I and the sheep have enjoyed the mild temperatures and light rains in November and so far in December. But this week the temperatures change, dropping to below freezing and single digits for two days.
During the last part of November and December we have been letting the ewes graze the pasture. With the mild temperatures and moisture the grass, clover and some weeds have been growing providing grazing. This has helped with not going through the expensive hay we purchased for winter feed. The ewes have shelter in their pen, but there is not much shelter for ewes with lambs in the pasture. During these freezing windy days I will keep the ewes and lambs in their pen and feed extra hay.
I still have ewes that are going to lamb. Sheep farmers will tell you, if a storm is coming the ewes will lamb during the storm. I do have stalls or jugs set up in the barn just in case a ewe delivers lambs during the cold.
So far I have not had to use the barn stalls or jugs for the ewes lambing. The mild temperatures and the fact I have really good mothering ewes, has allowed the ewes with lambs to stay with the flock. The ewes and lambs staying with the flock saves on time of having to feed ewes with lambs in the barn, and on hay and shavings. The milk production of the ewes always seems to do better when they are grazing on good feed than eating hay.
Selecting good mothering ewes is a big help to the sheep farmer. Ewes who love their lambs, provide good milk for twins, takes a lot of work and worry off the sheep farmer. I have selected replacement ewes only from my the best mothering ewes I had. If a ewe does not keep track of her lamb, or her lamb does not grow as fast as the others I sell her.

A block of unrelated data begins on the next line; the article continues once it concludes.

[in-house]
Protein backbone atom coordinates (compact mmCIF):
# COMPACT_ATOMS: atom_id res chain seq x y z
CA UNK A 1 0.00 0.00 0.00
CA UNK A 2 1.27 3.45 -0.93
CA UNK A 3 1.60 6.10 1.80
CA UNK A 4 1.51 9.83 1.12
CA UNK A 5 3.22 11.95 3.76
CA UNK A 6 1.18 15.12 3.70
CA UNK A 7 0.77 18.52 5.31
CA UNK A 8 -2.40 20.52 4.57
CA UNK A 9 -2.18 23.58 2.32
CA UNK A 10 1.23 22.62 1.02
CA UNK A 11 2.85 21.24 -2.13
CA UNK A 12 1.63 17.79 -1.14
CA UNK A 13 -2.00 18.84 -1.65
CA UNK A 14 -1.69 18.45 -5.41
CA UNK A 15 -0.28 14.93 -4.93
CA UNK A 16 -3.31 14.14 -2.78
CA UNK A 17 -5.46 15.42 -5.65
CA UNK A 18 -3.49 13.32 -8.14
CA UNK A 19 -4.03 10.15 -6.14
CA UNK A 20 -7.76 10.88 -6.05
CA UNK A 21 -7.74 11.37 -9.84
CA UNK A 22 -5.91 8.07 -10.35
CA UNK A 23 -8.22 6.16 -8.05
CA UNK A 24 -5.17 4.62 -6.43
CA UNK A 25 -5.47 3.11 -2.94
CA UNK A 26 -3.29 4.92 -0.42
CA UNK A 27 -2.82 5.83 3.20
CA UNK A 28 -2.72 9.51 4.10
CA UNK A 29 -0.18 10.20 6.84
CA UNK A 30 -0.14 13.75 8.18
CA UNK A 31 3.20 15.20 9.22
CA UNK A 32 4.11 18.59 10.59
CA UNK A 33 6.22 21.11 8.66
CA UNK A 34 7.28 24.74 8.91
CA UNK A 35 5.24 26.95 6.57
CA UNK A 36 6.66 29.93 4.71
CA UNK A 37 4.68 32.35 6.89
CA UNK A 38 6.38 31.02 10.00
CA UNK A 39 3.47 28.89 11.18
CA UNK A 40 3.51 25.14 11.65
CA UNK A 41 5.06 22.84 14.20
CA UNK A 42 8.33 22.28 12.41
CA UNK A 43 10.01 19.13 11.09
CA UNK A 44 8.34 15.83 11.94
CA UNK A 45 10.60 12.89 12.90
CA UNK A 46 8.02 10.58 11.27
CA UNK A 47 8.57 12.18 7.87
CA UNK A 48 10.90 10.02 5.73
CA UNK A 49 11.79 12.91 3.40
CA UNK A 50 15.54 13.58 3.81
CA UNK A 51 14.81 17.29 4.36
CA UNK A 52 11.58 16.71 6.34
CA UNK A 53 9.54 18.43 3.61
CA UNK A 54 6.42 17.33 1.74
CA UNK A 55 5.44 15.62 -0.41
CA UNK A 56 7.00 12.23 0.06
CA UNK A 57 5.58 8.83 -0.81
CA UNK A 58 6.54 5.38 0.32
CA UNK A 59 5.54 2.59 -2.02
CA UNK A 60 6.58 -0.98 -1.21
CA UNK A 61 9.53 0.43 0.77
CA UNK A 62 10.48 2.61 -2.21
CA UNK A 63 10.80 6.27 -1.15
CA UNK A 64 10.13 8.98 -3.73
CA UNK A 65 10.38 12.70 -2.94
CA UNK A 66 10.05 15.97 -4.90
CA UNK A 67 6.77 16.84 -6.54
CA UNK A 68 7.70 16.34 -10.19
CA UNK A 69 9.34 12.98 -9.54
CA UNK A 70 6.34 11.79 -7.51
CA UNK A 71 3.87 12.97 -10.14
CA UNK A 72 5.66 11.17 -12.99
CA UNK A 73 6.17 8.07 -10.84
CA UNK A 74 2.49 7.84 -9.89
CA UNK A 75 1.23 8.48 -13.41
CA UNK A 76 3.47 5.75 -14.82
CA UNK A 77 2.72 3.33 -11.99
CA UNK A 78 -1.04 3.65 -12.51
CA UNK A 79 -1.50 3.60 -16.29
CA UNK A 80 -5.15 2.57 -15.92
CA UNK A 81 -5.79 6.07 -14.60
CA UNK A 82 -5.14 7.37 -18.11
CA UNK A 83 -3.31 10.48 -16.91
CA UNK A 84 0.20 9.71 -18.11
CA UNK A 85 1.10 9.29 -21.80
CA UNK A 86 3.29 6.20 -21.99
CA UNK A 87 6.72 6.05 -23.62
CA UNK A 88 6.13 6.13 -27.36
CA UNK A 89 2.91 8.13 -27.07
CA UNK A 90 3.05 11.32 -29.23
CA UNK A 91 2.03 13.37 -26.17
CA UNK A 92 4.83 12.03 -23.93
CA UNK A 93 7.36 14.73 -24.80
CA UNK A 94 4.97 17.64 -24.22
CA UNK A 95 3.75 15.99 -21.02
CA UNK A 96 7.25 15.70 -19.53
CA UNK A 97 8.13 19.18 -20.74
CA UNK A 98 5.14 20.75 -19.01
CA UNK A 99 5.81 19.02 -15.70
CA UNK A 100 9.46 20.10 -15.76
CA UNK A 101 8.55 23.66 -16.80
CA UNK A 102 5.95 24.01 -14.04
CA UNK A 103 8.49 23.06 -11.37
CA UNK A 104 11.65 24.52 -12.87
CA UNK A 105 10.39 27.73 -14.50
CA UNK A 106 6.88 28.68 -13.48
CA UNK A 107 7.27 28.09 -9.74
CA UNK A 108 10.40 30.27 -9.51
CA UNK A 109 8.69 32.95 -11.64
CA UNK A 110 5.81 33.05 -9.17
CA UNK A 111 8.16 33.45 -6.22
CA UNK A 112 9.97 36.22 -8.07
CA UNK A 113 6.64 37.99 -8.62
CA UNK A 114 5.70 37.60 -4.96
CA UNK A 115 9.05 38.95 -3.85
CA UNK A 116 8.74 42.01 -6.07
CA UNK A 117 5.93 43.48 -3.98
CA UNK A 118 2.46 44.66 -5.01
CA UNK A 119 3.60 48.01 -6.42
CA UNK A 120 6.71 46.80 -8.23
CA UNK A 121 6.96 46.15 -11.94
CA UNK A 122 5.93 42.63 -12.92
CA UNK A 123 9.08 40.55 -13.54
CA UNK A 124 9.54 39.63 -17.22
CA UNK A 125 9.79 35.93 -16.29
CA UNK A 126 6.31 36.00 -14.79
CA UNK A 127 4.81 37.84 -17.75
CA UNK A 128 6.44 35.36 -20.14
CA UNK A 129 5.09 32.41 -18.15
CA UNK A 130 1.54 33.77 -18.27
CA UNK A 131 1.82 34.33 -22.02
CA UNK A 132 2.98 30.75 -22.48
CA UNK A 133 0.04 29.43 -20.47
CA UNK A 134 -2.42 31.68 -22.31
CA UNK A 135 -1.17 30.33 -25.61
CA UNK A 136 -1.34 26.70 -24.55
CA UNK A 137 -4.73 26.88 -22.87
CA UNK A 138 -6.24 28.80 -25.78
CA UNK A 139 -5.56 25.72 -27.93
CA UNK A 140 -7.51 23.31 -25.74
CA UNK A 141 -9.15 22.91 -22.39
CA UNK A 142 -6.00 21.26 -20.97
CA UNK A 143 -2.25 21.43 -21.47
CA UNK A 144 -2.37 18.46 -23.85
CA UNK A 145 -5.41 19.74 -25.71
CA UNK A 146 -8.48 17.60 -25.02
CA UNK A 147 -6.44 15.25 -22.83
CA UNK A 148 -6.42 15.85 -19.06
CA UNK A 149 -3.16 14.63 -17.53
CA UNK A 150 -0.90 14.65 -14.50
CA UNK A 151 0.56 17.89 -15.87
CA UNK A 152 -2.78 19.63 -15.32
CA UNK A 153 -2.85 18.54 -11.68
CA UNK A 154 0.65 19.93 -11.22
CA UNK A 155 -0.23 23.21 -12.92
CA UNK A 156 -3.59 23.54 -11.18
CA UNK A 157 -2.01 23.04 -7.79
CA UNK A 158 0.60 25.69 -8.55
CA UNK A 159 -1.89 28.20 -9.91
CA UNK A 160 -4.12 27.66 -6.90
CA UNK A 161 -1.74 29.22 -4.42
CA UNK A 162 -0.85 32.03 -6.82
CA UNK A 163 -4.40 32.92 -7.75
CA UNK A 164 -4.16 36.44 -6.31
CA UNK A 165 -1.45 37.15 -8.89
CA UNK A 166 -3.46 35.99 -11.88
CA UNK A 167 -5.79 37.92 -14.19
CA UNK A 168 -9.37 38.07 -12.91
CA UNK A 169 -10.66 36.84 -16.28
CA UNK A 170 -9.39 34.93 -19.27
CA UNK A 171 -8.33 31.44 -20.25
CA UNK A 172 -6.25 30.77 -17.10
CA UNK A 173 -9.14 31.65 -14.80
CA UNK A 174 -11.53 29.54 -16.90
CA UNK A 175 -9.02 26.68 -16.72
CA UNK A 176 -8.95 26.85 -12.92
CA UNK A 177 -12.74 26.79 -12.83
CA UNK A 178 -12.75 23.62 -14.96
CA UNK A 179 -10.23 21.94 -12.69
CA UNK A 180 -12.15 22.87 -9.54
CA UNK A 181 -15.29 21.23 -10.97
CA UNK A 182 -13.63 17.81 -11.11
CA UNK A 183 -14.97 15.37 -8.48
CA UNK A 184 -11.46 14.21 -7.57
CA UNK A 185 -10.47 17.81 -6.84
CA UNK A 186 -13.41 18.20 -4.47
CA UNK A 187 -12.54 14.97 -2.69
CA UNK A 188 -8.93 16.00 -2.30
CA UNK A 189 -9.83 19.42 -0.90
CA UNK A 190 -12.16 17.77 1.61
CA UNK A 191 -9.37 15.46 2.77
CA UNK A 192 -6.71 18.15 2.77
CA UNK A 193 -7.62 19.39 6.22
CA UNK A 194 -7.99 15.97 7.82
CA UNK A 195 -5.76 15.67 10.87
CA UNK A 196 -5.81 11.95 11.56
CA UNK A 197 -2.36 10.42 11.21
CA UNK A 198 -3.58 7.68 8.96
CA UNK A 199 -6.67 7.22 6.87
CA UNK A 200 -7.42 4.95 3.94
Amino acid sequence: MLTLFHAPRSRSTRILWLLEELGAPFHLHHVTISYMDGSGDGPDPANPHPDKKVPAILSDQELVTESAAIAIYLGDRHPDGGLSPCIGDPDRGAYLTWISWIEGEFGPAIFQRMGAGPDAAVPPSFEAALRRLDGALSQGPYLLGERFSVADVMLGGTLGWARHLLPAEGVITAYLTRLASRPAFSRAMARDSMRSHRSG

I think the most important time for a newborn lamb is the first 72 hours. Those lambs need the colostrum and warmth from the ewe in order to get a good start on surviving and growing. The ewes that stay with their lambs, are always allowing them to nurse during the first 3 days of life, are the ones I want to keep.
The rate of growth of nursing lambs determines if the ewe is providing nutritious and abundant supply of milk. But having the nutritious and supply of milk does a lamb no good if the ewe does not know where her lamb or lambs are or if she is not there for them to nurse. It is important to watch the ewes and how the ewe cares for her lambs.
I learned this lesson from one of the first registered ewes I purchased. This ewe was what I call a maiden ewe, she had never lambed before I purchased her. When she lambed, she did not have problems with delivery and cleaned her lamb right away. She lambed in the barn, so she was in a jug for three days before I let her back out with the flock. After letting her out with the flock, I would hear a lamb bawling for its mother, and saw a lamb searching the ewes for it mother. This ewe would sometimes answer the lamb, but the lamb would smell each ewe before finding its mother. Then the ewe would let it nurse a very short time, before moving on to eat. This lamb did not grow as fast as the other lambs. Well, first time ewe I will give her another chance to learn to be a good mother.
Next lamb, this ewe had no problem with delivery, and cleaned the lamb, and let it nurse often while in the jug. On day four I put them back in the flock, same story. The lamb had to search to find its mother in order to eat. After a couple of days of watching her and her lamb, I put them back in the barn, fed hay until the lamb was big enough to sale. I sold the lamb and the ewe.
I have a couple of ewes that want their lambs beside them when they are in the pasture grazing. They do not let their lambs go and play with the other lambs, unless they play close to their moms. These lambs gain more weight per day than the average lambs in that lamb crop. Since I am in the business to produce market lambs that reach weight with the least amount of effort and expense, it is very beneficial to have ewes with that provide good weight gain per day on their lambs.
Selecting good mothering ewes is a big help to the sheep farmer in relationship to time spent in caring for ewes with lambs, the amount of feed and time the lambs are on the farm before selling, and helps the sheep farmer have a profit. The best conformation ewe does not help a sheep farmer, if that ewe does not take good care of her lambs.